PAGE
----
Big US to pay back FDIC

The U.S. Federal Deposit Insurance Corporation (FDIC) has announced that the nation’s largest lenders, around 113 of them, will be responsible for replenishing the $16 billion hit to its deposit insurance fund caused by recent bank failures. This will be achieved through a new “special assessment” fee of 0.125%, which will be applied to the uninsured deposits of banks in excess of $5 billion based on the amount of uninsured deposits a bank held at the end of 2022. The new fee will be collected over eight quarters beginning in June 2024, with the extended timeline designed to minimize the impact on bank liquidity and capital.

Although the fee applies to all banks, it will mainly affect banks with more than $50 billion in assets, covering over 95% of the cost. No bank with less than $5 billion in assets will pay any fee, according to the FDIC. The regulator proposed the new fee as it looks to replenish hefty costs incurred in backing all depositors at Silicon Valley Bank and Signature Bank after their failure in March. The fund, which stood at $128.2 billion at the end of 2022, guarantees customers’ bank deposits of up to $250,000.

The decision to stand behind all deposits at Silicon Valley Bank and Signature Bank triggered the extra fee, which is expected to be compounded by the seizure of First Republic Bank, and sale to JP Morgan Chase, this month. The FDIC has discretion in designing such fees, and the proposal targets those who benefited most from the backstop. Large banks with large amounts of uninsured deposits benefited the most from the systemic risk determination, according to FDIC Chairman Martin Gruenberg. The FDIC board will vote on the staff proposal later on Thursday, and after expected approval, the FDIC will solicit feedback from the banking industry and the public before ultimately finalizing the new assessment.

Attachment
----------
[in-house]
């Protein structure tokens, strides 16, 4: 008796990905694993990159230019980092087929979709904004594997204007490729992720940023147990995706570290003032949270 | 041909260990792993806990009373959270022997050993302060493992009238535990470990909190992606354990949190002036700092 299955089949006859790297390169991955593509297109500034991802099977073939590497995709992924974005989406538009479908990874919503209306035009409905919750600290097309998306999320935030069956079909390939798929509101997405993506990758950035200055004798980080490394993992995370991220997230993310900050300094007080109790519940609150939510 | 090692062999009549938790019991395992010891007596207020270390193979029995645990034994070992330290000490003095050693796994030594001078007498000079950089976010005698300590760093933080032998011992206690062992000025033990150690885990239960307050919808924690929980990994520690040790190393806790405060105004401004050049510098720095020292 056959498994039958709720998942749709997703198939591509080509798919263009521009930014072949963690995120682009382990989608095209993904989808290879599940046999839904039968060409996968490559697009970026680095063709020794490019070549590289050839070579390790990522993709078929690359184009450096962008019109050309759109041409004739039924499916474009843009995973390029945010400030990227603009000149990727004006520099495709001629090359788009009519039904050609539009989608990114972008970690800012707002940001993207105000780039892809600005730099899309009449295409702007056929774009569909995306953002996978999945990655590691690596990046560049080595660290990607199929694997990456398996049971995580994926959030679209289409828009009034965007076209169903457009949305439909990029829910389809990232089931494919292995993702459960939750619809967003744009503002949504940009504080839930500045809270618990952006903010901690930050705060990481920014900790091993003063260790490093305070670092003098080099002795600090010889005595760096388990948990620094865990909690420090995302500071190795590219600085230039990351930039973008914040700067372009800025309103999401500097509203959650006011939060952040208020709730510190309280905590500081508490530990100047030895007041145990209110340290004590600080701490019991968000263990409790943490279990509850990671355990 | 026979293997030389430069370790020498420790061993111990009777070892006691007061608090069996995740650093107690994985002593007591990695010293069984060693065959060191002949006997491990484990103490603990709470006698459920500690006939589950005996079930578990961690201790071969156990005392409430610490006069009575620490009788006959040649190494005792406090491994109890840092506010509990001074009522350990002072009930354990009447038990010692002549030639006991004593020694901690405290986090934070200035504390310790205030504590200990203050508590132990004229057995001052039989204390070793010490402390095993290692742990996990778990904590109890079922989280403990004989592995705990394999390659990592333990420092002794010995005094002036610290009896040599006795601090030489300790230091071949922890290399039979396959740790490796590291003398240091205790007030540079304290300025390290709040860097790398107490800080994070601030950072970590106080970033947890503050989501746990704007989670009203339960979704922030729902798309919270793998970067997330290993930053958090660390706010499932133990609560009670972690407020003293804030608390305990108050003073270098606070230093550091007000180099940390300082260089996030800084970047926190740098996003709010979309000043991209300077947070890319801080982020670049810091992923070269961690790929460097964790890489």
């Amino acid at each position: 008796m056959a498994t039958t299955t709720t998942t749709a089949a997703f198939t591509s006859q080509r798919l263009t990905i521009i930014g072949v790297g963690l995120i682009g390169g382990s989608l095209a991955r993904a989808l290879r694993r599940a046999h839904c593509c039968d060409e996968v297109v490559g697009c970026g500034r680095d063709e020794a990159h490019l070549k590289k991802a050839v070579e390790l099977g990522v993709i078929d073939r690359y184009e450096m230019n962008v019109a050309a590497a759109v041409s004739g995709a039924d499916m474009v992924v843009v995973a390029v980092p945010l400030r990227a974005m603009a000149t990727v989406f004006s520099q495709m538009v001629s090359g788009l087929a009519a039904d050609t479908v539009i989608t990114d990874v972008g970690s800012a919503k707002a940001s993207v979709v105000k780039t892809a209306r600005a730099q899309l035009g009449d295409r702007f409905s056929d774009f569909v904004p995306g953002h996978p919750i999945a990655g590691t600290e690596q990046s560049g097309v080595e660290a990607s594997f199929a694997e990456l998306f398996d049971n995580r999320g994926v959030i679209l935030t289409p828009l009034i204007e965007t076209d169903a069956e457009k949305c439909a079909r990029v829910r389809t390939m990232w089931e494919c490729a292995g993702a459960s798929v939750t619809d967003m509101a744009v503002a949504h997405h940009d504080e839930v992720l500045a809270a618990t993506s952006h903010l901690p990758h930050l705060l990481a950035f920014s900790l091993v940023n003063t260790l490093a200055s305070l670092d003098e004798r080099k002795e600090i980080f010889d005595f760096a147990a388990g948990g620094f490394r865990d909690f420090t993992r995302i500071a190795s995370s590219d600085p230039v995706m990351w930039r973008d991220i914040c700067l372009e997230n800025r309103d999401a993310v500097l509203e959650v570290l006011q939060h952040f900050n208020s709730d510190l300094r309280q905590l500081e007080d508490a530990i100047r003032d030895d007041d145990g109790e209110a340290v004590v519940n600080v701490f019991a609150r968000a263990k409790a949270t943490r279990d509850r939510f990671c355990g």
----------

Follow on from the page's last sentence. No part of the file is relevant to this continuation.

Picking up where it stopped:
In practice, banks with more than $50 billion in assets would be most affected by the new fee. The FDIC expects the fee to have a negligible impact on bank capital. Typically, banks insured by the FDIC pay quarterly fees to finance the deposit insurance fund, which protects depositors with less than $250,000 in a bank account in the event of a bank’s failure. The recent bank failures prompted the regulator to propose the extra fee to cover the costs incurred in backing all depositors at Silicon Valley Bank and Signature Bank.

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